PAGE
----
9. 9. HMI in Low Carbon Vehicles: Market Trends And User Issues 2010 2. Automotive HMI within Low Carbon Vehicles 2.1.  Market trends 2.1.1.  Telematics In the next 5 years the role that telecommunications and rich information play in the LCV user experience is set to increase markedly. Telematics features such as integrated Global Positioning System (GPS) technology, mobile communications, and navigation systems are set to become commonplace. Market assessments for in LCVs show a trend towards standardising Figure 1: Key functions likely to be required within the telematics packages of future EVs telematics and associated HMI, and by (Frost & Sullivan, 2010) 2015, more than 80% of electric vehicles information about their vehicle, and enable the user to sold globally will have standard telematics features (up accomplish tasks like manage the charging process, and from approximately 50% in 2010) (Frost & Sullivan, pre-condition the interior using the climate system. 2009). The benefits of telematics advances will be greatest to FEV drivers, largely due to the anxiety associated with running out of charge, and the whole charging process. Range anxiety is regarded as a major challenge that needs to be resolved if mass adoption of EVs is to happen, and drivers will need more than simply a map showing reachable charging stations. It should be noted however that there is evidence range anxiety reduces with length of car ownership (see section 4). While in-vehicle applications such as advanced navigation systems, and integration of mobile phones are seen as perks for most drivers, they may well become essential for drivers of electric cars. One of the key areas in the development of the ‘connected car’ is the provision of points of interest (POI) information to the driver. In particular, dynamic POI information such as availability and booking of charging stations will be crucial to help reduce range anxiety for EV drivers. Figure 1 shows which key telematics features are forecast to be required in upcoming EVs; the majority of which will require some kind of HMI. 2.1.2.  HMI As vehicles have become increasingly complex, more and more features (and therefore displays and controls) have been added to both entertain the vehicle occupants and to support the driver in carrying out the primary driving task. This drive for additional features is jointly due to Original Equipment Manufacturers (OEMs) looking for a competitive edge over their competitors, and consumers demanding access to far more information. Typically, driver related automotive HMI consists of the following elements: •  Primary driving controls (steering wheel, pedals, shifter). Note: these types of HMI are not being considered within this report. •  Instrument cluster •  Displays / controls associated with supporting the primary driving task (e.g. Navigation) In addition to POI services, smartphone and web applications will provide remote access to a great deal of 3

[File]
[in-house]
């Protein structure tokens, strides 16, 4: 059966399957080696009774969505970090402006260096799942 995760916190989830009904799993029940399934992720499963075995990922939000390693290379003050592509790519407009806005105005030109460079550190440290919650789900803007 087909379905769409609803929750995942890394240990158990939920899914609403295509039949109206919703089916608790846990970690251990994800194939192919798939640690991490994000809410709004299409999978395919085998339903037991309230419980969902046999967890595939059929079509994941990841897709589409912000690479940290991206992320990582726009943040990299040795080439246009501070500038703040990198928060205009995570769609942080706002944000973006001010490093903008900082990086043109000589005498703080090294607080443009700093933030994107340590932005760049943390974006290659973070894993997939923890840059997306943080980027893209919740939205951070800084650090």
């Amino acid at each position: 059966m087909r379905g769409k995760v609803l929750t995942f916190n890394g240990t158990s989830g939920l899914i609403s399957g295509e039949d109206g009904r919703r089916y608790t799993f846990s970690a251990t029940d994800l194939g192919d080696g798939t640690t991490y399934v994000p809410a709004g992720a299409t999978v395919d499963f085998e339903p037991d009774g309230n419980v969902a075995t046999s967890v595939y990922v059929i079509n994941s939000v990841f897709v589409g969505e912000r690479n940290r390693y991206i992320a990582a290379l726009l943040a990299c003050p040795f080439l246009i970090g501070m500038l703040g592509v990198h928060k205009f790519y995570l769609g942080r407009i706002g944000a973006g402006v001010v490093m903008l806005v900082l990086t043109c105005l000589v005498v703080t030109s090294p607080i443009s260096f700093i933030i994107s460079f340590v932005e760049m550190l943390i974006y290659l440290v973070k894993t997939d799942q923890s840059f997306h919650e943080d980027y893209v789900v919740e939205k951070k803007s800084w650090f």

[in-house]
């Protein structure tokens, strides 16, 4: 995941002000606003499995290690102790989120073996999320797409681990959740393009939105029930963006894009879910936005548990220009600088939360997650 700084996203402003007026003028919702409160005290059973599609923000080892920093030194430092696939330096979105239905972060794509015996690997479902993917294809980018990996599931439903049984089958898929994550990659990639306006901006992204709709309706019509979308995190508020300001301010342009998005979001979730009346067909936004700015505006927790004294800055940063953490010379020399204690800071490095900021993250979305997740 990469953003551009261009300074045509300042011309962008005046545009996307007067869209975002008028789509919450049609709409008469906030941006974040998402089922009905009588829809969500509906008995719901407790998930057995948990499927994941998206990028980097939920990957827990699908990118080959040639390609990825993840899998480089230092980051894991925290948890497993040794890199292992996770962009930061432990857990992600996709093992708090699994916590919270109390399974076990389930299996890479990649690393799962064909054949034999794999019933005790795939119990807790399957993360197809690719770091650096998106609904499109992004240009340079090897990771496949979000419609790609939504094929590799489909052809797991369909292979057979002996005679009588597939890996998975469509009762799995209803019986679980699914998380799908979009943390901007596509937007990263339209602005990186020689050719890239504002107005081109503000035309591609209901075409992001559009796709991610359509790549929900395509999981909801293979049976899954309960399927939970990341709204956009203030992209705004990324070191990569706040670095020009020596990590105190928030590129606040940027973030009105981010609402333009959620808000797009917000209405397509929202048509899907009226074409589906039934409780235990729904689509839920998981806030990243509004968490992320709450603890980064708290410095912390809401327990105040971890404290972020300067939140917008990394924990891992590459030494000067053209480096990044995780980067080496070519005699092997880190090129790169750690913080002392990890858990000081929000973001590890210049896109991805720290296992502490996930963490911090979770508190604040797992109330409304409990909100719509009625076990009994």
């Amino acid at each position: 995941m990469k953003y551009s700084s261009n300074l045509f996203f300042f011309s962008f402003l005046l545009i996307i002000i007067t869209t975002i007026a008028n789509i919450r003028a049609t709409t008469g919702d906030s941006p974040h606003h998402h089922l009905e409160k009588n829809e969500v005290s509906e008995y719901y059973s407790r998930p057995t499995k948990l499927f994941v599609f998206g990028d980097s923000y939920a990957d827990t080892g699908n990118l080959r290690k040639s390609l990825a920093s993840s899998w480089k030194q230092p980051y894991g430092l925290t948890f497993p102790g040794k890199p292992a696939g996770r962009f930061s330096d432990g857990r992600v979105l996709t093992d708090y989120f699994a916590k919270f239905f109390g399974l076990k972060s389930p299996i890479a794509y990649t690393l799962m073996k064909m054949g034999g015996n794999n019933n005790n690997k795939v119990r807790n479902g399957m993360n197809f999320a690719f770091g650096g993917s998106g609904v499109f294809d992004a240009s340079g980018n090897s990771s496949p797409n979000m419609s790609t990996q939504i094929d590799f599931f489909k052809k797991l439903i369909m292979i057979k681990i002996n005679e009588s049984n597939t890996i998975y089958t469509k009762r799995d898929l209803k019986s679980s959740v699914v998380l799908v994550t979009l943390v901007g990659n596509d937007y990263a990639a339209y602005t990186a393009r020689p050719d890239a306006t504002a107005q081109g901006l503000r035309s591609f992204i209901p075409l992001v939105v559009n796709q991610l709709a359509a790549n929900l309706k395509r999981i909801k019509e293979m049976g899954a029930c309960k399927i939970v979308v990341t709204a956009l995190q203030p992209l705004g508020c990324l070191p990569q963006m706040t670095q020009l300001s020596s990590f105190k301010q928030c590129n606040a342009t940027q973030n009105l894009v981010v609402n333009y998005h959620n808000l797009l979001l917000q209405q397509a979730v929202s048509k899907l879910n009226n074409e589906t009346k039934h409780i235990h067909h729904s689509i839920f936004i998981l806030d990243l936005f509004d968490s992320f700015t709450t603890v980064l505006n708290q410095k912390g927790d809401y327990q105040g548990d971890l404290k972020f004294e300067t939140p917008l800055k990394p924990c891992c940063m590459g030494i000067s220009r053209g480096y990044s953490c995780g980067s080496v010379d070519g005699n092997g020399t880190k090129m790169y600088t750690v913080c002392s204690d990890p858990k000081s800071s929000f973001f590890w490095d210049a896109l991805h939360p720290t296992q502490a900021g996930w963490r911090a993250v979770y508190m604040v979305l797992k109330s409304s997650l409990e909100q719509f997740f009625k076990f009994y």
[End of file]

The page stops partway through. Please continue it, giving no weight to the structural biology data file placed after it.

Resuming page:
10. 10. HMI in Low Carbon Vehicles: Market Trends And User Issues 2010 •  Supplementary displays associated with the primary driving task (e.g. head-up display, blind spot monitoring) (just-auto, 2010) Instrument Clusters Instrument clusters have traditionally consisted of two primary dials (speedometer and tachometer), often supplemented with minor dials such as fuel level and engine temperature, and an LCD message display area. Over the last 5 years however, executive vehicles have seen the introduction of reconfigurable LCD displays as an addition to, or replacement for analogue dials. These displays are capable of displaying several different layers (i.e. configurations) of real-time information in full-colour, with the configuration changing to reflect the relevant information at that point in time. This ability to convey the relative importance of information through size, colour, transparency, shape, or motion offers flexible design opportunities to make key information comprehensible, and improve driver safety. Figure 2: 2010 Range Rover reconfigurable LCD instrument cluster in on-road, and off-road modes For OEMs, reconfigurable displays also offer an opportunity to add value in a way that is difficult for competitors to duplicate. By optimising the look, feel, and usability of the displays, and by overlaying user interfaces with brandspecific cues it may be possible to relate the (hopefully good) user experience with their brand for the customer (Sawyer, 2008). Future instrument clusters are likely to feature more customisable dials and gauges, displaying more information on what’s going on around the vehicle; Over time this technology will inevitably trickle down to become common in mass market vehicles. Figure 2 shows the full TFT LCD instrument cluster used in the 2010 Range Rover. It allows the speedometer to ‘slide’ to the right when in off-road mode, to allow for additional information to be displayed. The Jaguar XJ (2010) uses the same technology, whereas the Mercedes S Class (see Figure 3) uses a combination of LCD screen for the speedometer, plus physical dials. In this case, the screen can also be used to display a night vision image. The recently launched Chevrolet Volt REEV also has a 7” reconfigurable cluster display. Supporting and supplementary displays With increasing demand for driver-focused display ‘real-estate’, Suppliers are noticing a trend towards larger, higher resolution displays being used in the instrument Figure 3: Mercedes S Class reconfigurable LCD instrument cluster showing speedometer and night vision display cluster and the central display. OEM’s are having to carefully consider the information split between the instrument cluster, head-up display, rear-view mirror and other displays shared with the front passenger. The automotive design trend is for more spacious, uncluttered interiors. Touchscreen technologies such as resistive, capacitive, and projected capacitive offer space saving 4